“Midsommar” a horror holiday


Adrian Klein

The movie “Midsommar”, written and directed by Ari Aster, centers around a group of friends in their early twenties and the girlfriend of one, with her being the protagonist. The message of the movie has to do with long-held cultish traditions of a Swedish commune. Aster made a name for himself after the release of the movie “Hereditary” in 2018, which he also wrote
and directed. Similar to the first film, “Midsommar”
is filled with foreshadowing and hidden messages as both include cults of sorts who plan the events of the movie out long before the events take place. This lends the movie to rewatches in order to pick up on them.
The movie opens with a mural that depicts cryptic and colorful drawings, including ancient runes, people dancing, and all four seasons. This mural paints out the entire story of the movie without giving away what happens, making it a cool metaphorical easter egg for people
who decide to watch the movie again. The first events of the movie take place in the winter, as Dani, the protagonist of the film, is phoning her detached and distant boyfriend, Christian, because her sister sent an email ending with “Goodbye” and isn’t replying to any of Dani’s emails.
Christian, however, is planning on breaking up with Dani as he discusses things with his friends, Mark, Josh, and Pelle. As the guys talk about it, Christian gets a call from Dani, who just discovered that her sister killed herself and their parents, making Dani an orphan and causing Christian to stay with her. At a party, Dani finds out about the guys’ plan to visit Pelle’s family
in Sweden who live on a commune and will be celebrating their Midsommar Festival. Dani is first upset with Christian but decides that she will go too, much to the chagrin of Christian’s friends. Once they arrive, they quickly become disoriented with the commune’s traditions which include psychedelics. As the group observes the commune’s gruesome traditions which honor
the circle of life, which they have compared to the seasons, they’re picked apart due to greed, fate, lust, or disrespect of the traditions and it doesn’t take long for them to discover that this Swedish village is not what they first appeared to be.
There are five primary characters in the film. The protagonist, Dani, is played by Florence Pugh. Due to her family’s death at the beginning of the movie, she’s emotionally distraught and in shambles. But because of her acceptance by the cult, who Pelle reminds her is “family,” she quickly becomes a very strong protagonist. Christian, Dani’s boyfriend, is played by Irish actor Jack Reynor. Christian is shown as being very distant and unhappy in his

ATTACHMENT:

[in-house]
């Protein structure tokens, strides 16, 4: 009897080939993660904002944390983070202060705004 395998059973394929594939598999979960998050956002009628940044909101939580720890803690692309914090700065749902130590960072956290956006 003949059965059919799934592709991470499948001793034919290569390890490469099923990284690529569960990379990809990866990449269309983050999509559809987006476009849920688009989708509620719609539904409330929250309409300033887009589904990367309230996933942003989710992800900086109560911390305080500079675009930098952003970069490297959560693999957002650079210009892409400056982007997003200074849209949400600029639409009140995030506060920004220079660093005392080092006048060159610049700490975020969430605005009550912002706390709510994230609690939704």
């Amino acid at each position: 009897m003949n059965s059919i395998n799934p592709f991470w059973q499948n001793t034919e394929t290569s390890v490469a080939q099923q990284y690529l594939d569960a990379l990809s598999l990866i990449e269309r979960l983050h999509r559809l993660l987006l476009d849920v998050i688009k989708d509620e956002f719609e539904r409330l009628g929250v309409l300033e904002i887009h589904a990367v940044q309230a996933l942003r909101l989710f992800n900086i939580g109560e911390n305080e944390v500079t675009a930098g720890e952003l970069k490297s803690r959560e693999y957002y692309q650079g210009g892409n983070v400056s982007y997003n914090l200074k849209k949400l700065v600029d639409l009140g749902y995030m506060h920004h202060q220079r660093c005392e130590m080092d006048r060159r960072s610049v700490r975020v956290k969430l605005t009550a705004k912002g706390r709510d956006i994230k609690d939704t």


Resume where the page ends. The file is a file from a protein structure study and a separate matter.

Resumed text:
relationship with Dani as he discusses his plans of breaking up with her, doesn’t tell her about the trip to Sweden, forgets her birthday, and begins to fall for Pelle’s sister in the commune. By the end of the movie, karma takes its toll and he gets what he put into the relationship.
Pelle,Josh, and Mark are Christian’s three friends that each provide something to the film. Pelle was born and raised in the commune where they plan to go, Josh is writing his thesis on the Midsommar tradition held by some European cultures, and Mark provides the comic relief. The two latter characters both experience their own unwise moves that lead to the unfortunate
progressions of their characters.
The cinematography of the movie was done by Pawel Pogorzelski, the cinematographer for Aster’s prior film “Hereditary.”  Where it was very dark and used mainly cool colors, “Midsommar” is very bright and colorful because of its setting, where the days are nearly 24 hours long.
The editor of the movie was Lucian Johnston, another “Hereditary”
veteran of sorts. The editing style seems somewhat traditional, except for the immediate cuts to sometimes gruesome shots. The special effects in this movie are primarily gore and psychedelics, both of which are very frequent. The warping of the screen when psychedelics are ingested by characters gives an
unsettling feeling while the gore does what it needs to do.
The soundtrack was composed by electronic musician Bobby Krlic, whose stage name is The Haxan Cloak. The ambient and pressing background music mixed with the occasional beautiful singing of the Swedish people provides a contrast that pairs well with the contrast of horror and bright colors.
As stated before, the theme of the movie has a lot to do with long-held traditions within groups and how others from the outside see them. This is blatantly pointed out in a scene where a pair of elders, who both turned 72, celebrate death by throwing themselves off of a cliff in front
of the rest of the village. As the main characters watch, one comforts another and says something about how people in America put their elderly family members in nursing homes and that the Swedish people would probably find that weird too.
The demise of some characters also has to do with the disrespect and misunderstanding of these traditions. Ari Aster stated that the real
story was “a breakup movie dressed in the clothes of a folk horror film,” when interviewed by the website Vulture.
Midsommar is a horror movie that addresses traditions and how they can be
misunderstood while also telling a breakup story. With plenty of scares and gore, it’s not for the faint of heart or stomach. The lead actors brilliantly portray the characters and show their transformations and the cinematography will give you both amazement and goosebumps.
“Midsommar”can be streamed free with Amazon Prime Video or rented on Google Play, Youtube,
or Vudu for $5.